- Answer all questions to the best of your ability with accurate information. If you are unable to answer any questions, write “not applicable” or “unknown” in the provided space. If a question does not apply to you, write “N/A” in the space provided, unless you are otherwise directed
- If you require extra space to fully and accurately answer any questions within the petition, use Part II. Additional Information. Alternatively, you may provide additional information on separate pieces of paper. Make sure to print your full name and Permanent Resident Card details at the top of each additional piece of paper and clearly indicate the page number, part number, and item number that the answer is referring to. Furthermore, each additional piece of paper should be signed and dated
- Provide all biographic information requested in part 2 of the form. Doing so will minimize the amount of time you will spend at your biometrics service appointment
- Choose the option that most accurately describes your race and ethnicity
- Choose the option that best matches your height in both feet and inches; for instance, if you are five feet, four inches tall, select “5” for feet and “04” for inches. Height should be entered in the Imperial system, not the metric system (not meters and centimeters)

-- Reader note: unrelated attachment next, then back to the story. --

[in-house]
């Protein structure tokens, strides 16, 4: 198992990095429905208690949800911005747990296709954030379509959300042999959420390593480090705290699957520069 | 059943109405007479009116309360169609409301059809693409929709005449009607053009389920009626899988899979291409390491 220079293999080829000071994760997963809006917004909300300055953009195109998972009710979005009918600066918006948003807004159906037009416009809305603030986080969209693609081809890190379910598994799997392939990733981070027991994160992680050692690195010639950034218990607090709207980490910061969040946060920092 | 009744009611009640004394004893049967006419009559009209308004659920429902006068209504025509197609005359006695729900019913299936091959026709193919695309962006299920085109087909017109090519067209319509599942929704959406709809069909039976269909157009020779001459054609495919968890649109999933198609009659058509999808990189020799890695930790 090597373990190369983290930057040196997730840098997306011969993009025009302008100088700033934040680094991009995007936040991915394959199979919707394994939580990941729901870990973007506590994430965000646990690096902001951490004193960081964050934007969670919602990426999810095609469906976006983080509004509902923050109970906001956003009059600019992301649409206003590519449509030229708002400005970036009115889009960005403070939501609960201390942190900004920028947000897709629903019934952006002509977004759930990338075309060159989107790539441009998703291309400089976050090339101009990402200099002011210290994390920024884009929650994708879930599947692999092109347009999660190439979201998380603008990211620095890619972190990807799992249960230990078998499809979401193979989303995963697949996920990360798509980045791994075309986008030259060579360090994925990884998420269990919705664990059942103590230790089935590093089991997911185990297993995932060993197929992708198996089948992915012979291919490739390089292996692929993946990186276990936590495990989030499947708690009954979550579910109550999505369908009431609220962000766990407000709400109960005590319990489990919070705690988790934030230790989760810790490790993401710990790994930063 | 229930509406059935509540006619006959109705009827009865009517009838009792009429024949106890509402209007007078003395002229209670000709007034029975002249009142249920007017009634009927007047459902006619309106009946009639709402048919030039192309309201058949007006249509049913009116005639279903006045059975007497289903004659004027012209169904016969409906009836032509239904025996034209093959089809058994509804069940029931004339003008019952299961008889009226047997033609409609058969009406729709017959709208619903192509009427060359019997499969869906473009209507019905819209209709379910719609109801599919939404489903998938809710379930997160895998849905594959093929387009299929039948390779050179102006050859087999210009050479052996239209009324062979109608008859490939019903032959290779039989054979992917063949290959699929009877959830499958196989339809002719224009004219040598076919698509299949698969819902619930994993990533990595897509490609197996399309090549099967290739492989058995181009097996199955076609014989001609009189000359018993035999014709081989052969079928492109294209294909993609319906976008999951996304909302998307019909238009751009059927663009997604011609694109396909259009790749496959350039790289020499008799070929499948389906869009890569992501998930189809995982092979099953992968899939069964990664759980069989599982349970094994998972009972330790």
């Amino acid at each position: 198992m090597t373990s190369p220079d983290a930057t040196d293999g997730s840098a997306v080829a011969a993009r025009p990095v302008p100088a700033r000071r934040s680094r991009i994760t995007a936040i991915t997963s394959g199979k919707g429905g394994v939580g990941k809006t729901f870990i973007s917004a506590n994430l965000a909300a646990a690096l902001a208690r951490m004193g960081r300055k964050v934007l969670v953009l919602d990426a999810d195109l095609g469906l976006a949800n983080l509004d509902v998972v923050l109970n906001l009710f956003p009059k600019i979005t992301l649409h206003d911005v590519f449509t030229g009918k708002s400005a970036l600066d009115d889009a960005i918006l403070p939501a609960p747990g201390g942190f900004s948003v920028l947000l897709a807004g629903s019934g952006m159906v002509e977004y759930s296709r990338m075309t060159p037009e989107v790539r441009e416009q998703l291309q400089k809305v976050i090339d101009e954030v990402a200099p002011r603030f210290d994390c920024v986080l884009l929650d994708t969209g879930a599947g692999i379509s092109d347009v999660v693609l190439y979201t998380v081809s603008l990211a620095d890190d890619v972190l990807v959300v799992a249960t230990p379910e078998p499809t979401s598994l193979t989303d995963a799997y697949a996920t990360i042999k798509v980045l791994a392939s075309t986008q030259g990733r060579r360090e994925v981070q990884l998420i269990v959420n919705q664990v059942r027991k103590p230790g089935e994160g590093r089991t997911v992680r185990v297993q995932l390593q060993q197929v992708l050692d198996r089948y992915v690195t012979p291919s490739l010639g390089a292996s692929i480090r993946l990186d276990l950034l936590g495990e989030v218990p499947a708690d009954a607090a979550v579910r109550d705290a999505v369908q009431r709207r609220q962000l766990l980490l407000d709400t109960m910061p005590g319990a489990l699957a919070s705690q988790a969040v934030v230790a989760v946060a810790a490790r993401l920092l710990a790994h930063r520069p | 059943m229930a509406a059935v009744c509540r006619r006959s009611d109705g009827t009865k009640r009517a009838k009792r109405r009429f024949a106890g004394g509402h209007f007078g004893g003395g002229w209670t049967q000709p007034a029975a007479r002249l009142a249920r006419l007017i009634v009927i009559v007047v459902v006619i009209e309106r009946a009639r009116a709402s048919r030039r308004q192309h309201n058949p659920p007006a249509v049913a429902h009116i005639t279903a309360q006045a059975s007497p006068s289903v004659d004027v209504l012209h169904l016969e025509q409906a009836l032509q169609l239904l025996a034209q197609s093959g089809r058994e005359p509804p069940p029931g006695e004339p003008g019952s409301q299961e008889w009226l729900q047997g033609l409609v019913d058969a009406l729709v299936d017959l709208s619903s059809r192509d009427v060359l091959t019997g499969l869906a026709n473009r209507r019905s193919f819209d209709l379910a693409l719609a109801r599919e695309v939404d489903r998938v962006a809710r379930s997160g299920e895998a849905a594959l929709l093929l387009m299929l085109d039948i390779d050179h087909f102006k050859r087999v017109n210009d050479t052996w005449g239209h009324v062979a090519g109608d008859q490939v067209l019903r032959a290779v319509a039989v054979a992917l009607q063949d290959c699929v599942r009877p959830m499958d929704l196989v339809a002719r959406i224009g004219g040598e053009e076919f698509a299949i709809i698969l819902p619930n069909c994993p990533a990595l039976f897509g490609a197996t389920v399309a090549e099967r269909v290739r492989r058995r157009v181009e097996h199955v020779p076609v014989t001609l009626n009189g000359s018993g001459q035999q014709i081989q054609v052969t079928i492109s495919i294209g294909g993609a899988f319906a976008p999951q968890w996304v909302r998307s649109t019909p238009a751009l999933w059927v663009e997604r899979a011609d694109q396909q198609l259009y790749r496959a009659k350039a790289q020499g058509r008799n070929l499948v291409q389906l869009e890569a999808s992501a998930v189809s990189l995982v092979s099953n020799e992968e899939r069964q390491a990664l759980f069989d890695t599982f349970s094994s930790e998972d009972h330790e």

- Provide your weight in pounds, not in kilograms; for example, 150 pounds (lbs) instead of 68 kilograms (kg). If you are unsure of your weight or you need to enter a weight that is less than 30 pounds or more than 699 pounds, enter “000”.
- Choose the option that best describes your eye and hair color
- Indicate that you have read and understood the petition or that you have worked with an interpreter to understand the application requirements
- If someone prepared the petition for you, indicate that you have had assistance
- Affirm that you read or that your interpreter or preparer read you the petition and that you understood it
- Sign and date the petition. The petition must be signed by the petitioner or the parent or legal guardian of the petitioner. Typed or stamped names will not be accepted as a signature
- Provide your contact information, including your daytime phone number, a mobile phone number (if applicable), and an email address (if applicable)
- If someone interpreted the petition for you, the signature, certification, and contact information of the interpreter must also be included in the petition
- If someone prepared the petition for you, the signature, statement, certification, and contact information of the preparer must be included in the petition
- Acknowledge that you are aware of your appointment at a USCIS Application Support Center (ASC) if you are submitting the petition from within the U.S.
Is there a filing fee?
Yes. There is a filing fee of $595. If you are filing the petition within the U.S., you may also be required to pay for a biometric service fee of $85. You may pay these fees with a personal check, a cashier’s check, a money order, or by credit card. If you are paying by credit card, USCIS accepts Visa, MasterCard, Discover, and American Express.